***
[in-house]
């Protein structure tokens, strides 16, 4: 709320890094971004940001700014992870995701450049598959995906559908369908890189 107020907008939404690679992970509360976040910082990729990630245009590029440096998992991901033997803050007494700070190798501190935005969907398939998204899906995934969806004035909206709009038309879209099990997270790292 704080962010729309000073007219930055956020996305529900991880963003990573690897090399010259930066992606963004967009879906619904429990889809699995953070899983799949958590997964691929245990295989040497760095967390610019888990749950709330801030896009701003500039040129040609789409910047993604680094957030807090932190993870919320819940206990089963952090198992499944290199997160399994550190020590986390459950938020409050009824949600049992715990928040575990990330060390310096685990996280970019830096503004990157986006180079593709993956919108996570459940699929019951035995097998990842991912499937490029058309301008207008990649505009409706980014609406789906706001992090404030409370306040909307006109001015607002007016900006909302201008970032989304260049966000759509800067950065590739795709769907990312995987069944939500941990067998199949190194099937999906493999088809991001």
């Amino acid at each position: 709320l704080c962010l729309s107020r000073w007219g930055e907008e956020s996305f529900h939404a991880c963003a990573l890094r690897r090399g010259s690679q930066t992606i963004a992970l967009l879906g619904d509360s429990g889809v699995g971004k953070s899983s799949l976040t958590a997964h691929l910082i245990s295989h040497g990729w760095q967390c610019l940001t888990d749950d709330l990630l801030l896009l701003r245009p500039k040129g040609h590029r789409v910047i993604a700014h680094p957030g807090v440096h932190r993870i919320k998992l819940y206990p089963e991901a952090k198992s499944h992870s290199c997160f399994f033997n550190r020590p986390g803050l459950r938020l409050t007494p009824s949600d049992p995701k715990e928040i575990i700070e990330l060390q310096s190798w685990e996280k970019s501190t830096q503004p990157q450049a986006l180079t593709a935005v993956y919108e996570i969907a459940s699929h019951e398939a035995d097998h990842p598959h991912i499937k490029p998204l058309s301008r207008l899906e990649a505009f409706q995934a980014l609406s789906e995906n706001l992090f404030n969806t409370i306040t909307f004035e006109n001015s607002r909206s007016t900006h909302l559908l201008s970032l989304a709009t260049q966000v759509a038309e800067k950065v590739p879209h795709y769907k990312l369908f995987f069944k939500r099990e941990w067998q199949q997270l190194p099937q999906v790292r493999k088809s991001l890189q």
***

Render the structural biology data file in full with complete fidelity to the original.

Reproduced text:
[in-house]
């Protein structure tokens, strides 16, 4: 709320890094971004940001700014992870995701450049598959995906559908369908890189 107020907008939404690679992970509360976040910082990729990630245009590029440096998992991901033997803050007494700070190798501190935005969907398939998204899906995934969806004035909206709009038309879209099990997270790292 704080962010729309000073007219930055956020996305529900991880963003990573690897090399010259930066992606963004967009879906619904429990889809699995953070899983799949958590997964691929245990295989040497760095967390610019888990749950709330801030896009701003500039040129040609789409910047993604680094957030807090932190993870919320819940206990089963952090198992499944290199997160399994550190020590986390459950938020409050009824949600049992715990928040575990990330060390310096685990996280970019830096503004990157986006180079593709993956919108996570459940699929019951035995097998990842991912499937490029058309301008207008990649505009409706980014609406789906706001992090404030409370306040909307006109001015607002007016900006909302201008970032989304260049966000759509800067950065590739795709769907990312995987069944939500941990067998199949190194099937999906493999088809991001």
């Amino acid at each position: 709320l704080c962010l729309s107020r000073w007219g930055e907008e956020s996305f529900h939404a991880c963003a990573l890094r690897r090399g010259s690679q930066t992606i963004a992970l967009l879906g619904d509360s429990g889809v699995g971004k953070s899983s799949l976040t958590a997964h691929l910082i245990s295989h040497g990729w760095q967390c610019l940001t888990d749950d709330l990630l801030l896009l701003r245009p500039k040129g040609h590029r789409v910047i993604a700014h680094p957030g807090v440096h932190r993870i919320k998992l819940y206990p089963e991901a952090k198992s499944h992870s290199c997160f399994f033997n550190r020590p986390g803050l459950r938020l409050t007494p009824s949600d049992p995701k715990e928040i575990i700070e990330l060390q310096s190798w685990e996280k970019s501190t830096q503004p990157q450049a986006l180079t593709a935005v993956y919108e996570i969907a459940s699929h019951e398939a035995d097998h990842p598959h991912i499937k490029p998204l058309s301008r207008l899906e990649a505009f409706q995934a980014l609406s789906e995906n706001l992090f404030n969806t409370i306040t909307f004035e006109n001015s607002r909206s007016t900006h909302l559908l201008s970032l989304a709009t260049q966000v759509a038309e800067k950065v590739p879209h795709y769907k990312l369908f995987f069944k939500r099990e941990w067998q199949q997270l190194p099937q999906v790292r493999k088809s991001l890189q």